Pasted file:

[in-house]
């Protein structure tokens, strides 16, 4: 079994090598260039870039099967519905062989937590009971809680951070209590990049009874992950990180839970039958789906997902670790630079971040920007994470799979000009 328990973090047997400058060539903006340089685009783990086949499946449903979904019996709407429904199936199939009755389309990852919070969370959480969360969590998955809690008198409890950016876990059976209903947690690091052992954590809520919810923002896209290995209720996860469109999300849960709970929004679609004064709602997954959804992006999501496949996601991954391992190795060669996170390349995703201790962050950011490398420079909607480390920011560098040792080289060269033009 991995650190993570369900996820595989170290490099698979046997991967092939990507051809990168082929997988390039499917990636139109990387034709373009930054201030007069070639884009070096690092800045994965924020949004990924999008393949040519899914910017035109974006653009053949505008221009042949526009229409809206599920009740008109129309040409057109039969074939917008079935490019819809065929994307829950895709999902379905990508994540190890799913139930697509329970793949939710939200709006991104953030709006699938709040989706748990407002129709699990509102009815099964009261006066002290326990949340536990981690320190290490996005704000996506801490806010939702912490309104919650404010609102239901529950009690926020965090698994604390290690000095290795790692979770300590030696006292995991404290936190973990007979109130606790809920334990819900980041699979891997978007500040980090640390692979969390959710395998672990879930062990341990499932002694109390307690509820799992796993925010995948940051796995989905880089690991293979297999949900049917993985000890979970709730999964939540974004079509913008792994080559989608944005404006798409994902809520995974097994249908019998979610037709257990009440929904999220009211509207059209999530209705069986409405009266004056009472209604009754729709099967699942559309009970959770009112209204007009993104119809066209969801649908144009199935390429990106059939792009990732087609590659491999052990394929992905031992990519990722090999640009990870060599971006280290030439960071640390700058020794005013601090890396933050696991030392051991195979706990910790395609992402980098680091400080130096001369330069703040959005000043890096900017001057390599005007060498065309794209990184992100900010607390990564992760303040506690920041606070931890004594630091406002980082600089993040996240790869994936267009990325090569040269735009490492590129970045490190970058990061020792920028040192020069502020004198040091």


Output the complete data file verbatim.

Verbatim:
[in-house]
């Protein structure tokens, strides 16, 4: 079994090598260039870039099967519905062989937590009971809680951070209590990049009874992950990180839970039958789906997902670790630079971040920007994470799979000009 328990973090047997400058060539903006340089685009783990086949499946449903979904019996709407429904199936199939009755389309990852919070969370959480969360969590998955809690008198409890950016876990059976209903947690690091052992954590809520919810923002896209290995209720996860469109999300849960709970929004679609004064709602997954959804992006999501496949996601991954391992190795060669996170390349995703201790962050950011490398420079909607480390920011560098040792080289060269033009 991995650190993570369900996820595989170290490099698979046997991967092939990507051809990168082929997988390039499917990636139109990387034709373009930054201030007069070639884009070096690092800045994965924020949004990924999008393949040519899914910017035109974006653009053949505008221009042949526009229409809206599920009740008109129309040409057109039969074939917008079935490019819809065929994307829950895709999902379905990508994540190890799913139930697509329970793949939710939200709006991104953030709006699938709040989706748990407002129709699990509102009815099964009261006066002290326990949340536990981690320190290490996005704000996506801490806010939702912490309104919650404010609102239901529950009690926020965090698994604390290690000095290795790692979770300590030696006292995991404290936190973990007979109130606790809920334990819900980041699979891997978007500040980090640390692979969390959710395998672990879930062990341990499932002694109390307690509820799992796993925010995948940051796995989905880089690991293979297999949900049917993985000890979970709730999964939540974004079509913008792994080559989608944005404006798409994902809520995974097994249908019998979610037709257990009440929904999220009211509207059209999530209705069986409405009266004056009472209604009754729709099967699942559309009970959770009112209204007009993104119809066209969801649908144009199935390429990106059939792009990732087609590659491999052990394929992905031992990519990722090999640009990870060599971006280290030439960071640390700058020794005013601090890396933050696991030392051991195979706990910790395609992402980098680091400080130096001369330069703040959005000043890096900017001057390599005007060498065309794209990184992100900010607390990564992760303040506690920041606070931890004594630091406002980082600089993040996240790869994936267009990325090569040269735009490492590129970045490190970058990061020792920028040192020069502020004198040091």